In addition, service walkways, enclosed or exposed operator cabs, magnet cable reels, or other specialized features can be difficult or expensive to incorporate into the crane’s design.

Single Girder Crane Design

Advantages of a Single Girder Design:

  • Less expensive due to a simpler trolley design, reduced freight costs, simplified and faster installation, and less material for the bridge and runway beams
  • A most economical option for light to medium-duty cranes
  • Lower loads on the building structure or foundations due to a reduced deadweight. In many cases, it can be supported by the existing roof structure without the use of additional support columns.
  • Better hook approach for both trolley travel and bridge travel
  • Easier to install, service, and maintain
  • Ideal for workshops, warehouses, material yards, and manufacturing and production facilities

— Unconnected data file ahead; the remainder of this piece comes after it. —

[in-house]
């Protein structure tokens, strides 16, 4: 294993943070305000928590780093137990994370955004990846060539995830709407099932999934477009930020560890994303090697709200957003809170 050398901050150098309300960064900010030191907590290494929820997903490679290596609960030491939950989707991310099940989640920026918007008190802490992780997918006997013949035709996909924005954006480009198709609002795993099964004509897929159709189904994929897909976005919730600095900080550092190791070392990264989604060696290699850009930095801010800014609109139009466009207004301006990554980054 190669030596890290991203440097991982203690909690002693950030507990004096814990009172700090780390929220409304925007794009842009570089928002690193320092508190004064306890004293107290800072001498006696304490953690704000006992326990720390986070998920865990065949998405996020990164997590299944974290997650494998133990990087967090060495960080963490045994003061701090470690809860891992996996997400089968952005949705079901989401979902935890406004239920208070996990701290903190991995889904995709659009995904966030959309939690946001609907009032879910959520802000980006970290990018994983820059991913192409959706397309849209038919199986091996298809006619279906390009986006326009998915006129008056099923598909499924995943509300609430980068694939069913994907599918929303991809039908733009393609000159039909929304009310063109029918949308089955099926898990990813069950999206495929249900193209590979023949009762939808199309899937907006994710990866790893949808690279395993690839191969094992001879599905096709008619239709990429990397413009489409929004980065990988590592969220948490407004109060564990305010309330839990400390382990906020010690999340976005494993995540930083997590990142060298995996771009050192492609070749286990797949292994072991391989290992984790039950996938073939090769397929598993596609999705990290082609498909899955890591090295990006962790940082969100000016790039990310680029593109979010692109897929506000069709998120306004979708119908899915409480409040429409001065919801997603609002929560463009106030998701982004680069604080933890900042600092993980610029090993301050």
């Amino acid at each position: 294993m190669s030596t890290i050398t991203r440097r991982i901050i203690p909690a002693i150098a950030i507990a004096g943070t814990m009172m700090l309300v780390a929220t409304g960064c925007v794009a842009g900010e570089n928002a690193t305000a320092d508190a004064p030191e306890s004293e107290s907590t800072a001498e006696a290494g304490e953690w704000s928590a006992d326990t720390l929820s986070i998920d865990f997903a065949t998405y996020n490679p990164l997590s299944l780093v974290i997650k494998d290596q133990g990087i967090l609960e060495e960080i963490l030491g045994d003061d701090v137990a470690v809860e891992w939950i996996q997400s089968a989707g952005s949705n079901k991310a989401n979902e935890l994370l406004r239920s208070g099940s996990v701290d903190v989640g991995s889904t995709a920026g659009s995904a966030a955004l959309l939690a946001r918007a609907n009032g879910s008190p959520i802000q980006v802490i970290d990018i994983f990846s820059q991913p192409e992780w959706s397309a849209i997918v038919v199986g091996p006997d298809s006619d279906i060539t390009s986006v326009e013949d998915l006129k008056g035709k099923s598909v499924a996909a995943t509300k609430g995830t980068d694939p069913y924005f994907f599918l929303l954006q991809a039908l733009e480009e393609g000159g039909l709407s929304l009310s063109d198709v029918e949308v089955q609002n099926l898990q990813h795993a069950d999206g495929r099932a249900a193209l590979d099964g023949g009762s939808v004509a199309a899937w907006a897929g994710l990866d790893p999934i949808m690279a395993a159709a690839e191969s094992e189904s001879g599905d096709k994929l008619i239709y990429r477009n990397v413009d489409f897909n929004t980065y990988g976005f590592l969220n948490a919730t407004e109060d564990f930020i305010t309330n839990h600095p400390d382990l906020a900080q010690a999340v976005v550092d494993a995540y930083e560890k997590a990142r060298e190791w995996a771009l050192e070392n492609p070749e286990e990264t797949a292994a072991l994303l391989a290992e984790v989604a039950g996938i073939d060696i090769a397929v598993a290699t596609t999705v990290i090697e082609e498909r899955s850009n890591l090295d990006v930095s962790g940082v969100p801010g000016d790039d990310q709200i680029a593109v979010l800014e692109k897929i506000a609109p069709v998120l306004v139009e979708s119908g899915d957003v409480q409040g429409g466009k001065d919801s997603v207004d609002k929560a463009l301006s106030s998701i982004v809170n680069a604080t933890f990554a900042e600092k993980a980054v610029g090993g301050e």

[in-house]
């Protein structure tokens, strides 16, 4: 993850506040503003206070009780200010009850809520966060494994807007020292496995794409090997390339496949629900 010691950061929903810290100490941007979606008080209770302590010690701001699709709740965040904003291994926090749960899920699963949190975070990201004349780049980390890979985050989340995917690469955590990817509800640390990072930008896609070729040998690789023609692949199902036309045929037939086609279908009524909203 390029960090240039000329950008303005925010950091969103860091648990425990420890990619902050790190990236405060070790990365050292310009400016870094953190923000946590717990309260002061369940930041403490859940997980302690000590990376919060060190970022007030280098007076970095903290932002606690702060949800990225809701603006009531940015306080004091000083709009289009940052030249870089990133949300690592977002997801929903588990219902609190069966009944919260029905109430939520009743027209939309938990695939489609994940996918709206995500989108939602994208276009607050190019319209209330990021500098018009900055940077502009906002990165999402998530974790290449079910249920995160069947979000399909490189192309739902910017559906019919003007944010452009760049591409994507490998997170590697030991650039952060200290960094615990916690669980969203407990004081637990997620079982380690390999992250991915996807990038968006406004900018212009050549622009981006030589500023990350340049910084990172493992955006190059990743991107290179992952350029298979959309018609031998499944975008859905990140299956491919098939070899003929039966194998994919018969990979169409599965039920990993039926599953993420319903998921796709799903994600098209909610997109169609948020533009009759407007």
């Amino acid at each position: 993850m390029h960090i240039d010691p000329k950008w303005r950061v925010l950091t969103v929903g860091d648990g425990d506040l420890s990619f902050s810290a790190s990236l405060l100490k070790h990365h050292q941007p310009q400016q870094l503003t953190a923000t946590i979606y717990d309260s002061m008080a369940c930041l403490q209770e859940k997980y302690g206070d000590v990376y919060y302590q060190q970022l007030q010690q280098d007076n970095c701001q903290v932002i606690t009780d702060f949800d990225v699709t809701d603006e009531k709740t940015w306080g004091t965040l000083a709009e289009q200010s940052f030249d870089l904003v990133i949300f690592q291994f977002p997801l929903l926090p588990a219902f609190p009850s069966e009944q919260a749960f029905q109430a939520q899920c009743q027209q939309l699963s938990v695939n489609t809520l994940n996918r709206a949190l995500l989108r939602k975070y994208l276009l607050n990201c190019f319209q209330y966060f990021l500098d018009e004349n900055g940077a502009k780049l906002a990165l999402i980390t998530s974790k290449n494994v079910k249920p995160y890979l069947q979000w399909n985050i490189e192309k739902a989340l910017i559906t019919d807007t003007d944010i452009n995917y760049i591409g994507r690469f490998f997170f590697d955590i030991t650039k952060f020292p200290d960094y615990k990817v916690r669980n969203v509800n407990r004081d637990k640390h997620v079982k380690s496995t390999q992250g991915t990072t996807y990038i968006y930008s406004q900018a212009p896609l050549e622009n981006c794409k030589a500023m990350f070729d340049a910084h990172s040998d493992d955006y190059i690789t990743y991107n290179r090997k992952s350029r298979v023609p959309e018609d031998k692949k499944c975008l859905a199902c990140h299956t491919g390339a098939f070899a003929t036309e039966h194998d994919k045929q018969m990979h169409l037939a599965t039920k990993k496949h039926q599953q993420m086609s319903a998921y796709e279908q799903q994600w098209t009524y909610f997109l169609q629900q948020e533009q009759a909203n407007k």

• Lighter load on runway rails or beams means less wear on the beams and end truck wheels over time
  • Great for facilities with low headroom

Disadvantages of a Single Girder Design:

  • The hoist is placed under the cross girder and cannot provide as much hook height as a double girder crane
  • On a standard rolled steel bridge beam, the under running hoist trolley may cause premature wear to the bottom flange of the beam
  • Special features like service walks, lights, and heavy service components can be expensive or difficult to incorporate
  • Lower capacity rating

Double girder overhead crane

On a double girder crane, there are two girder beams that make up the bridge and they’re supported by an end truck on each side. In most instances, the trolley and hoist run on a rail installed on top of the bridge girders. With a double girder design, you gain the depth of the cross girder if the hoist is placed between or on top of the cross girders—providing an extra 18”-36” of hook height in most cases.

Double girder cranes can be either top running or under running in design. A top running double girder bridge crane will provide the most overhead room, as well as the greatest hook height.

Double girder overhead crane specification